Results of a recent survey indicate that nearly 50 percent of people in Taiwan cannot correctly describe what causes a stroke, despite having heard of sudden cerebral hemorrhage.
The survey on Taiwanese knowledge of strokes, released on Saturday, showed that 94.4 percent of the respondents said they have heard of the disease.
However, 49.4 percent of them could not correctly answer questions about what leads to a stroke, while 28.5 percent were totally unaware of the causes.
The survey also showed that 61 percent of the respondents knew that high blood pressure is a cause of strokes, but 70 to 90 percent did not know that diabetes, high blood lipid and high uric acid levels, irregular heartbeat and carotid stenosis are also risk factors that can predate a stroke.
As for the symptoms of a stroke, the poll found that 20 to 50 percent of the respondents know stroke patients would suffer from “weakness of limbs,” “sense of numbness” and “difficulty speaking and swallowing.” Nevertheless, more than 90 percent did not know that stroke patients would also possibly suffer from “a loss of vision” and “a declining cognitive ability,” according to the poll, which was conducted on Dec. 4 and Dec. 5 through telephone interviews with randomly selected people around the nation.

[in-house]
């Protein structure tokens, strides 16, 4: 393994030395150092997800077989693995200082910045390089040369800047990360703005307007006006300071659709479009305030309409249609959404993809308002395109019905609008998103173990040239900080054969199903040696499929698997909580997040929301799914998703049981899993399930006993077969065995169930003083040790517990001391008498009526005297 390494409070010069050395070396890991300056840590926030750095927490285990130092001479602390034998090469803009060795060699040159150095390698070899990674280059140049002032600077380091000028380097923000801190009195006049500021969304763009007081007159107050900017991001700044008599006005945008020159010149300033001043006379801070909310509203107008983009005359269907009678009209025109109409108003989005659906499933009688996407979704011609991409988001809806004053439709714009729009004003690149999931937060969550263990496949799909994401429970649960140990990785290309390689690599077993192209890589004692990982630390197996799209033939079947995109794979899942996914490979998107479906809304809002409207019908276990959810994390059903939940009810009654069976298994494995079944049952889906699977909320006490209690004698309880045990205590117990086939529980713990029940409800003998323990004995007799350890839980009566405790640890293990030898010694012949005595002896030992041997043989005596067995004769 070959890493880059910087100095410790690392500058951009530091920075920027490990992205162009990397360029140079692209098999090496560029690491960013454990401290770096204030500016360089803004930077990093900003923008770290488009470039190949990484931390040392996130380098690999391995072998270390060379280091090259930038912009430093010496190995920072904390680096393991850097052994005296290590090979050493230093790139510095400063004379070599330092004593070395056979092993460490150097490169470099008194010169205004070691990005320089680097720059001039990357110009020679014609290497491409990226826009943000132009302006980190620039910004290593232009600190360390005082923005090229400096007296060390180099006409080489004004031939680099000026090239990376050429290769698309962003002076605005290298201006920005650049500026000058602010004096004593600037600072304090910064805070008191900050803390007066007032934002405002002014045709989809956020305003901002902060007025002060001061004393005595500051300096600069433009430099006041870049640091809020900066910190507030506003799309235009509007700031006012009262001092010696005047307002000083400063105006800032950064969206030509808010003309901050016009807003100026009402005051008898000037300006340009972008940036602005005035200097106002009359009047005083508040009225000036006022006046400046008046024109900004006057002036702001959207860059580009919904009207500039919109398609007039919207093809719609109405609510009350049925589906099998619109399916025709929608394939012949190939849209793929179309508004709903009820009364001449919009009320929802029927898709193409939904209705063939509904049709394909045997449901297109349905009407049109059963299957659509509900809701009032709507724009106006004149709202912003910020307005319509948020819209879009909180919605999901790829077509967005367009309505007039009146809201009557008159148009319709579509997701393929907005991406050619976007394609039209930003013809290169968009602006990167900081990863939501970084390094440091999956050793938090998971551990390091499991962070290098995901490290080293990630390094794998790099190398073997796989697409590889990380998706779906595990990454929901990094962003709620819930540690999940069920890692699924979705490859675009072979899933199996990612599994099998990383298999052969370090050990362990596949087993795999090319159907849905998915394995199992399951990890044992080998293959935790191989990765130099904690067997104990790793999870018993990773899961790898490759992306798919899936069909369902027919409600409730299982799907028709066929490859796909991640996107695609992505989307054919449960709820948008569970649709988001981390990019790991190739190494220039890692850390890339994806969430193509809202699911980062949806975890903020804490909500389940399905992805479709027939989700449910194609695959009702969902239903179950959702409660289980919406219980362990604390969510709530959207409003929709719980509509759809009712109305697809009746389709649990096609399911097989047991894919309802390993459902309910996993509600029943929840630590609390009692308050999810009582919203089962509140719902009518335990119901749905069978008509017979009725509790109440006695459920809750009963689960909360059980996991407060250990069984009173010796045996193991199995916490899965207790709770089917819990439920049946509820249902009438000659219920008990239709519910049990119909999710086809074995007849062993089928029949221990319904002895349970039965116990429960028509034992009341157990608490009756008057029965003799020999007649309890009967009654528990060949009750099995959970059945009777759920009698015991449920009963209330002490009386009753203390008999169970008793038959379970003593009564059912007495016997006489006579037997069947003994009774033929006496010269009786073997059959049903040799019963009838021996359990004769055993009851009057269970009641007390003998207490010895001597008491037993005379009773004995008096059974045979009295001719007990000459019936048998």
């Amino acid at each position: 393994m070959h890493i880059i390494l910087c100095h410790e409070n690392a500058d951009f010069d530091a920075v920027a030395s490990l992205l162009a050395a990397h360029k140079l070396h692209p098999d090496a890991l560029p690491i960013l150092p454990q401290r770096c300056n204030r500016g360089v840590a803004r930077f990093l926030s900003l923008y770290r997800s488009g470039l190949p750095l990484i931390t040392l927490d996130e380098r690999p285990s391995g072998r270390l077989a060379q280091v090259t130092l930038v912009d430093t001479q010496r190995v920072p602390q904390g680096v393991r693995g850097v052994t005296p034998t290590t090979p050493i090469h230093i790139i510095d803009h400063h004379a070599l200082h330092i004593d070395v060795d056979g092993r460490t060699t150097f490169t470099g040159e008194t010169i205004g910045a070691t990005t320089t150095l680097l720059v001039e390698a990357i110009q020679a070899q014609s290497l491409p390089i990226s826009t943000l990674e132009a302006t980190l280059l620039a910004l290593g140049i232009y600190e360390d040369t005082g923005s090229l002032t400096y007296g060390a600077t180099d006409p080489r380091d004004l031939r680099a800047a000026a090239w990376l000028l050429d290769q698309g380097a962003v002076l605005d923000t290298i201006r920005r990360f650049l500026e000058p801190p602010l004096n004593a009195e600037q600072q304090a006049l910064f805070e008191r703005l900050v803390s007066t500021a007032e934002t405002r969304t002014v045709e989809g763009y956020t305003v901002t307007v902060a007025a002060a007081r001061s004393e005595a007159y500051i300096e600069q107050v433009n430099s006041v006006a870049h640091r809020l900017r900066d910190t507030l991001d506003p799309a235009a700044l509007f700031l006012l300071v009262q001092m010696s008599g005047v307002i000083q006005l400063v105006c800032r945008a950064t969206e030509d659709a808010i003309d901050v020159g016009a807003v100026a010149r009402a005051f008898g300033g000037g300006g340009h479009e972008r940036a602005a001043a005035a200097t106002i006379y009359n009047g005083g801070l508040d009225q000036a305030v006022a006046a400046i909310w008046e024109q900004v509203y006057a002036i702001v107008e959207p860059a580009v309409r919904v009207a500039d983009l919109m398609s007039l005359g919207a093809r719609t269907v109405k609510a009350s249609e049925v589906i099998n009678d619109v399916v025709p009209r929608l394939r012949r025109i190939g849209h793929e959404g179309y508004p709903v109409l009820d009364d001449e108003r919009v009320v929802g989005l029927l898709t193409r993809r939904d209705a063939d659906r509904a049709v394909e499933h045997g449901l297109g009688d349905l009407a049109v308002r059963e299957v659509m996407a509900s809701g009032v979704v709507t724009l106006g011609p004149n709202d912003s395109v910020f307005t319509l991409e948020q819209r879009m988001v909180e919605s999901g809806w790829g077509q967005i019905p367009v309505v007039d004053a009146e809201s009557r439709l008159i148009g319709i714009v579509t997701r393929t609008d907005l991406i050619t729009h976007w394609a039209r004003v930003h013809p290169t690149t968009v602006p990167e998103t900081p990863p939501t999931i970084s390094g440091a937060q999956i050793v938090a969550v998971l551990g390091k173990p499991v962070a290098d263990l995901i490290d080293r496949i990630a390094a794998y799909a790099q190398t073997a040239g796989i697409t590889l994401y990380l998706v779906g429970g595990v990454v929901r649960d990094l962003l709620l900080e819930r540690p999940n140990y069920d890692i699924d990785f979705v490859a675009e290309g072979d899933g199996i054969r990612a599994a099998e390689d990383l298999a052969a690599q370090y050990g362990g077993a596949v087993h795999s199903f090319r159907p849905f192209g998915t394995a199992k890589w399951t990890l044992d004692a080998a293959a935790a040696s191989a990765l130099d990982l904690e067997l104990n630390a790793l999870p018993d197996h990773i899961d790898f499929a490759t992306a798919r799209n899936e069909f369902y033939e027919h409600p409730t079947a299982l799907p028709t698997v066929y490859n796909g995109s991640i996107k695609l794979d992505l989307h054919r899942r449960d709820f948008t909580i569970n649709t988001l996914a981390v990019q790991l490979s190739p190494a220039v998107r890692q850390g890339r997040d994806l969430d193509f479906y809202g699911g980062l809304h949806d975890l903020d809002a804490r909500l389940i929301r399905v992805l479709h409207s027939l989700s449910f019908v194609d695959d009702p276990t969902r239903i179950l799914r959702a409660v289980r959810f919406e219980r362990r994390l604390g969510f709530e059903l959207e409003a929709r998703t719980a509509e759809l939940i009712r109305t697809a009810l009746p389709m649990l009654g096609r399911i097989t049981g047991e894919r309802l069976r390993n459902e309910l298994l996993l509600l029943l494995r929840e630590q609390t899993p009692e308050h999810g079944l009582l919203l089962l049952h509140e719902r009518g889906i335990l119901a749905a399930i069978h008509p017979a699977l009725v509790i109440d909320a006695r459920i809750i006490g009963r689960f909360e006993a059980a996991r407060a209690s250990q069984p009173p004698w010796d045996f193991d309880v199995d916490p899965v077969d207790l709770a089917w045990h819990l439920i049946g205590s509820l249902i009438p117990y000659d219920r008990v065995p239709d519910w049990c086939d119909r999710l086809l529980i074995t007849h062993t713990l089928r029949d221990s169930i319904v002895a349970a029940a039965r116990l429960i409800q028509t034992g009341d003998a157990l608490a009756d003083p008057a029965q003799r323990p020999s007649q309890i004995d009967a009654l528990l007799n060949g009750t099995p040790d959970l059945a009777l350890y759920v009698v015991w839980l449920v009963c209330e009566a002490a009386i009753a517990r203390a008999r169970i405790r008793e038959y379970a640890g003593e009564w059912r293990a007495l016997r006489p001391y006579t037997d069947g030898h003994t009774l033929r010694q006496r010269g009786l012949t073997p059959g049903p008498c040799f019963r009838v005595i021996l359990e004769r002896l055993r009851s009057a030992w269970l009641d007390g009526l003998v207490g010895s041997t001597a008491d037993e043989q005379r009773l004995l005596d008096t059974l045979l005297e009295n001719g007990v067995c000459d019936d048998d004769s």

Moreover, the survey found that less than 3 percent of the respondents knew that as long as patients received proper emergency treatment within three hours of having a stroke, or medical care within three to six months, they would have a high chance of recovering.
Physician Wang Hsin-min (王新民), who heads a clinic specializing in strokes, said people’s lack of knowledge about strokes has often delayed treatment being given in a timely manner.
Citing results of joint research by his clinic and Tzu Chi University, Wang said as long as the high-risk stroke factors are properly treated, the chances of having a stroke drops from 3 percent to 0.1 percent.
Proper medical treatment and rehabilitation after a stroke could even prevent a second stroke from occurring, he added.
The survey received 1,101 valid responses. It had a margin of error of plus or minus 3 percentage points.